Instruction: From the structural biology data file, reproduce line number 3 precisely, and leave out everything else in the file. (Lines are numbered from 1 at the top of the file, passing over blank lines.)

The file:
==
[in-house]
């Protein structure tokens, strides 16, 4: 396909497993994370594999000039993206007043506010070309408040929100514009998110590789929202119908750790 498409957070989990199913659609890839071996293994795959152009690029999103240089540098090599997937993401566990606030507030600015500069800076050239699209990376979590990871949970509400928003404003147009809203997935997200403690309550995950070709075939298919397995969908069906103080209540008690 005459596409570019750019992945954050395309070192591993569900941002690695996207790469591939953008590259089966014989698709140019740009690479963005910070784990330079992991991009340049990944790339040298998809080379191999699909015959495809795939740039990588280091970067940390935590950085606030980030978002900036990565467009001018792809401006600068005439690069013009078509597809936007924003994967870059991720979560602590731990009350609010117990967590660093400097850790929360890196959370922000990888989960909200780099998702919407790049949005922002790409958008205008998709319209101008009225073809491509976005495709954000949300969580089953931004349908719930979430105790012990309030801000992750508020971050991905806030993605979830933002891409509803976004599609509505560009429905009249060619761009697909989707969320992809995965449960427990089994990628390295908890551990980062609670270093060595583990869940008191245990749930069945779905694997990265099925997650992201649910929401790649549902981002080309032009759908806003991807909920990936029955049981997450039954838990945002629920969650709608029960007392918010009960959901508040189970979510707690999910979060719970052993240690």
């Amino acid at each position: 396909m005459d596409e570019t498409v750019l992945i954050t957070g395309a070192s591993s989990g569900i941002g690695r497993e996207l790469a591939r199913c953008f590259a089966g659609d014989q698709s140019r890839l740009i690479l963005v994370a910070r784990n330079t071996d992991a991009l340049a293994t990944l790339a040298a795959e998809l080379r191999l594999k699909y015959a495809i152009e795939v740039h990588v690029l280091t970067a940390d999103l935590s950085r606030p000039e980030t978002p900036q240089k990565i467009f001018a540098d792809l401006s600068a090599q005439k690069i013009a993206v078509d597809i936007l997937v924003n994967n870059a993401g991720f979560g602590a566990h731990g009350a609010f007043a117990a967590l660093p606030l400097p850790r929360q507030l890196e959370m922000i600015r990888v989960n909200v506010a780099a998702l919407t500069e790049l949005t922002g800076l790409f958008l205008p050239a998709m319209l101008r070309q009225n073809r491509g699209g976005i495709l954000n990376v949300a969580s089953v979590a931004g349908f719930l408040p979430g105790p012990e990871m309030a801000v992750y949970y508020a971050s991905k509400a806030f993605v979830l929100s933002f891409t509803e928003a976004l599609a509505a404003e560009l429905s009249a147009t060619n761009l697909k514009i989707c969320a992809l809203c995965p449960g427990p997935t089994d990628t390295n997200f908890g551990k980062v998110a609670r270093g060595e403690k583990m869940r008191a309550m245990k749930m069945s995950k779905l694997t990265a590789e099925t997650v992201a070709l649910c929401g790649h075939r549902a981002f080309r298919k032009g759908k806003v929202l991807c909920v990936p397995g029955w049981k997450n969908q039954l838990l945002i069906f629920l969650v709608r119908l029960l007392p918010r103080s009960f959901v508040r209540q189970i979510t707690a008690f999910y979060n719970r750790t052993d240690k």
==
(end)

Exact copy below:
């Amino acid at each position: 396909m005459d596409e570019t498409v750019l992945i954050t957070g395309a070192s591993s989990g569900i941002g690695r497993e996207l790469a591939r199913c953008f590259a089966g659609d014989q698709s140019r890839l740009i690479l963005v994370a910070r784990n330079t071996d992991a991009l340049a293994t990944l790339a040298a795959e998809l080379r191999l594999k699909y015959a495809i152009e795939v740039h990588v690029l280091t970067a940390d999103l935590s950085r606030p000039e980030t978002p900036q240089k990565i467009f001018a540098d792809l401006s600068a090599q005439k690069i013009a993206v078509d597809i936007l997937v924003n994967n870059a993401g991720f979560g602590a566990h731990g009350a609010f007043a117990a967590l660093p606030l400097p850790r929360q507030l890196e959370m922000i600015r990888v989960n909200v506010a780099a998702l919407t500069e790049l949005t922002g800076l790409f958008l205008p050239a998709m319209l101008r070309q009225n073809r491509g699209g976005i495709l954000n990376v949300a969580s089953v979590a931004g349908f719930l408040p979430g105790p012990e990871m309030a801000v992750y949970y508020a971050s991905k509400a806030f993605v979830l929100s933002f891409t509803e928003a976004l599609a509505a404003e560009l429905s009249a147009t060619n761009l697909k514009i989707c969320a992809l809203c995965p449960g427990p997935t089994d990628t390295n997200f908890g551990k980062v998110a609670r270093g060595e403690k583990m869940r008191a309550m245990k749930m069945s995950k779905l694997t990265a590789e099925t997650v992201a070709l649910c929401g790649h075939r549902a981002f080309r298919k032009g759908k806003v929202l991807c909920v990936p397995g029955w049981k997450n969908q039954l838990l945002i069906f629920l969650v709608r119908l029960l007392p918010r103080s009960f959901v508040r209540q189970i979510t707690a008690f999910y979060n719970r750790t052993d240690k």